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Tuesday, January 03, 2006

Let the games begin

So, Kenny Dobyns is back online in full force with some rsd commentary on the Ultimate History Book and even creating his own blog. At least for now, I will defer to others in responding to his post in its entirety. I just wanted to comment on the one portion that specifically refers to me (although no names were used to not necessarily protect the innocent).

doing his best al gore imitation, paul greff is quoted as saying that
the best thing dog did was take bad calls out of ultimate. paul must
have misremembered himself. he did, after all, play for a team with
corky "if i didn't catch it i must have been fouled" corcoran, and that
won a world championship (2000) after a call that had every observer
not from boston alternately howling or looking away in embarrassment.

Just for the record, I am the person who made the call that Kenny is referring to. It is unfortunate that he feels a need pass judgement on something that he did not physically witness. The situation was as follows. At one point in the first half, the DoG offense went on a 12 point scoring run without a turnover, and Sweden had maybe 1 turn to let us get back the lead. At game point to 17, we finally turned it over, and then the swillfest began, with a number of turnovers between both teams and DoG doing its best to hand away the championship. Finally, double game point at 19-19 with DoG receiving. After a few passes, Jim Parinella is being trapped on the right sideline maybe 25 yards up. Anders Jerhamre is covering me as the dump. The count gets up, I cut to the backfield for the dump, Jim throws me a leading pass, Anders lunges for the disc, the disc hits the ground, and I call foul. Where the play occurred on the sideline has maybe 2 rows of stands with some spectactors, while the lions share of spectators are in the official stands at least another 20 yards upfield.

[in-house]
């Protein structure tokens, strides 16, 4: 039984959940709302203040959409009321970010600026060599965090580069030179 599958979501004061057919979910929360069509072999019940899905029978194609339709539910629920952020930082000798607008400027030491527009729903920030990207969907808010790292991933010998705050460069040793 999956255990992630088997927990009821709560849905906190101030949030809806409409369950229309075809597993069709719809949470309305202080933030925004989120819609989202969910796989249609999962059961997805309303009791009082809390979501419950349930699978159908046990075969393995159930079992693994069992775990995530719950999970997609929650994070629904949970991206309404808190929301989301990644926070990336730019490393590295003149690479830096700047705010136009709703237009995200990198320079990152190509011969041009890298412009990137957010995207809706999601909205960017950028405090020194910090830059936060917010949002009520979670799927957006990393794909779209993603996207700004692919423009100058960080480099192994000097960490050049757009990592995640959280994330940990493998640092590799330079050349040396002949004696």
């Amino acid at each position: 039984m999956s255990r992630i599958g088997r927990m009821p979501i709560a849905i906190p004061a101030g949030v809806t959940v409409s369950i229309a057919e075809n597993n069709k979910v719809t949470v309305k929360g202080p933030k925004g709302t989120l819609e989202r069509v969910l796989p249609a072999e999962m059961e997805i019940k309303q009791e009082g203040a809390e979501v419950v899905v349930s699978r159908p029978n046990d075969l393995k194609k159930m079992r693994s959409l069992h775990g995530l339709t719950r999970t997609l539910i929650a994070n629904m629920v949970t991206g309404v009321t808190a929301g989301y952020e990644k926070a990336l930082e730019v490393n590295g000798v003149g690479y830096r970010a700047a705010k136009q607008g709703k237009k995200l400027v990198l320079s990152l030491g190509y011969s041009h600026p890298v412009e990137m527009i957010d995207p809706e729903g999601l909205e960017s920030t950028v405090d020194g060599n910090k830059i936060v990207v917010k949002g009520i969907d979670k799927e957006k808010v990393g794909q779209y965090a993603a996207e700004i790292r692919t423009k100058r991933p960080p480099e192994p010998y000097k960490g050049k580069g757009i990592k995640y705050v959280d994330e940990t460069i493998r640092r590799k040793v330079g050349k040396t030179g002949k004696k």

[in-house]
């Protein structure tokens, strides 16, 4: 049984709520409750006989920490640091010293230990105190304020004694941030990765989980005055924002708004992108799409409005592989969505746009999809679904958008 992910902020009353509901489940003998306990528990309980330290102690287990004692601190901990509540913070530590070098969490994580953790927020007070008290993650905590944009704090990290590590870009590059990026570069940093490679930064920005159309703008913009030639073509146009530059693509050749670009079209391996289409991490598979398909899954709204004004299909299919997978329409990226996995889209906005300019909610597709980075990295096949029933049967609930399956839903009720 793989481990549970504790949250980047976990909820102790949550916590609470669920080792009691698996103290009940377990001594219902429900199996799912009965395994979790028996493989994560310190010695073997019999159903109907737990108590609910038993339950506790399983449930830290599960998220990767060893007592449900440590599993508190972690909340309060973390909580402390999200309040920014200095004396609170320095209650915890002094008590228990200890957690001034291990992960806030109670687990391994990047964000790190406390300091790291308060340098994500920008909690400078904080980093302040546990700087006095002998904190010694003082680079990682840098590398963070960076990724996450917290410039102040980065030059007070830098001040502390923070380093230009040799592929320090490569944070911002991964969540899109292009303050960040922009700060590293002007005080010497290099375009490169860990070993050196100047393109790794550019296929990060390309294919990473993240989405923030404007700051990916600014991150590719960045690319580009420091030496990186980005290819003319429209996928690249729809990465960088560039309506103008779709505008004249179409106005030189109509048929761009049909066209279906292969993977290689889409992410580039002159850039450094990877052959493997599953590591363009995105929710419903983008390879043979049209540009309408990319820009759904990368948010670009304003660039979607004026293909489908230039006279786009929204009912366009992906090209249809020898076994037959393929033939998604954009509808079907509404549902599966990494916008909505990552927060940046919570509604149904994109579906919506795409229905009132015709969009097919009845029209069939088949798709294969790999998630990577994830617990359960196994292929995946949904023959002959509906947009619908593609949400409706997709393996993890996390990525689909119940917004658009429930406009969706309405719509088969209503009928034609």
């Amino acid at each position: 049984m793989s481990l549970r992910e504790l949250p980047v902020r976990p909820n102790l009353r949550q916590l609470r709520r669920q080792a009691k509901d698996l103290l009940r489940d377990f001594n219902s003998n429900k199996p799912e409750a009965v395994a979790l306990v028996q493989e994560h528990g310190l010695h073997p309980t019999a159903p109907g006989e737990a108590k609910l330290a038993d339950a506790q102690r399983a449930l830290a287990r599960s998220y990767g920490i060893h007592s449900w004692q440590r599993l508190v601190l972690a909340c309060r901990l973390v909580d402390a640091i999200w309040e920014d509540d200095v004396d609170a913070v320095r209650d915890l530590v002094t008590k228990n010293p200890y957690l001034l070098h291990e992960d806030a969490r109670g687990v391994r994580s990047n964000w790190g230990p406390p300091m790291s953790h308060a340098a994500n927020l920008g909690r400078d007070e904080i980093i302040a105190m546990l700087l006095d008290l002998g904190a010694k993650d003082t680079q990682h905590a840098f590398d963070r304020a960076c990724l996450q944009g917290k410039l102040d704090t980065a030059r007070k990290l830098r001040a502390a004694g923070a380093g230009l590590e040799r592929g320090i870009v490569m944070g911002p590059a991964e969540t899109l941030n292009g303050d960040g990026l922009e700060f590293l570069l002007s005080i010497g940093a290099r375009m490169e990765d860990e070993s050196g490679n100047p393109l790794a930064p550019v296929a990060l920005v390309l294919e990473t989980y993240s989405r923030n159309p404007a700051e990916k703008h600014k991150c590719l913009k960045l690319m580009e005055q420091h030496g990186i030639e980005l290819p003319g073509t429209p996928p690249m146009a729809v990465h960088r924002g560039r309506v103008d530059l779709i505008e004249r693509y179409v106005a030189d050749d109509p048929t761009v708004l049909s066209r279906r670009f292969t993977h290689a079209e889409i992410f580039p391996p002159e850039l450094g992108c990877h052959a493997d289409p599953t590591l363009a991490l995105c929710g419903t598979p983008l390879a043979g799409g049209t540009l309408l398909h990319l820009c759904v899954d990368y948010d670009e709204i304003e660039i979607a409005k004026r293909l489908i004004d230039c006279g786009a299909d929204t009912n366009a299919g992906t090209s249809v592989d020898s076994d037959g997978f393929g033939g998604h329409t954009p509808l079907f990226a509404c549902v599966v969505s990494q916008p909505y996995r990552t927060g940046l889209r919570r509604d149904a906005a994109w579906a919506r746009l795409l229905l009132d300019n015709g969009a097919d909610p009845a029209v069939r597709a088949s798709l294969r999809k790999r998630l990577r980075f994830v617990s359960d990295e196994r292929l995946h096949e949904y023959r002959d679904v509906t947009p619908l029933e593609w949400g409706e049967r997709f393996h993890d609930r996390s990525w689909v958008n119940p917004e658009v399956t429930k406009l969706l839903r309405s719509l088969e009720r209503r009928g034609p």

Back to the play itself. I have no idea if Anders made contact with the disc, and I don't really care. What I do know is that he slapped the back of my left hand as he was making his play so hard that it stung. I immediately called foul, and then the crowd blew up. But given how stupid and sheeplike crowds are (having played in and heckled numerous finals, y'all know what I'm talking about), Anders would have had to have broken my wrist for the crowd to acknowledge the foul on that important a point, so I don't care what the crowds reaction was. Having to make that call completely ruined the championship for me. I knew that even though I was fouled (and a foul which definitely affected the catch attempt), it was going to be a hotly contested call. What pissed me off even more was when Anders started playing to the crowd, trying to whip them up by raising his arms like they do in football games. That's when I lit into him, using various bad words.

He contested, we called timeout, and I completely removed myself from the play that followed to make sure that Anders did not have a chance to make a play. A few passes later, we scored, game over. Naturally, the postgame circle wasn't very pleasant, as Anders made a few desultory comments in English, then said a few words in Swedish which I'm sure were not nice (stupid fringe languages where we don't have a native speaker...). The best part was when #5, who was probably the biggest asshole on their team, came up to me as we were all leaving the field and gave me his jersey, with some more inappropriate comments.

A final coda to this. Over the years, I have had a few people come up to me, both American and otherwise, who were actually standing in that little portion of the sideline who agreed with me that it was a foul. I have NEVER had anyone say that had any sort of perspective that I made a bad call. And not that I need this kind of reinforcement because I know I made the right call, but it does help a little.

Flame away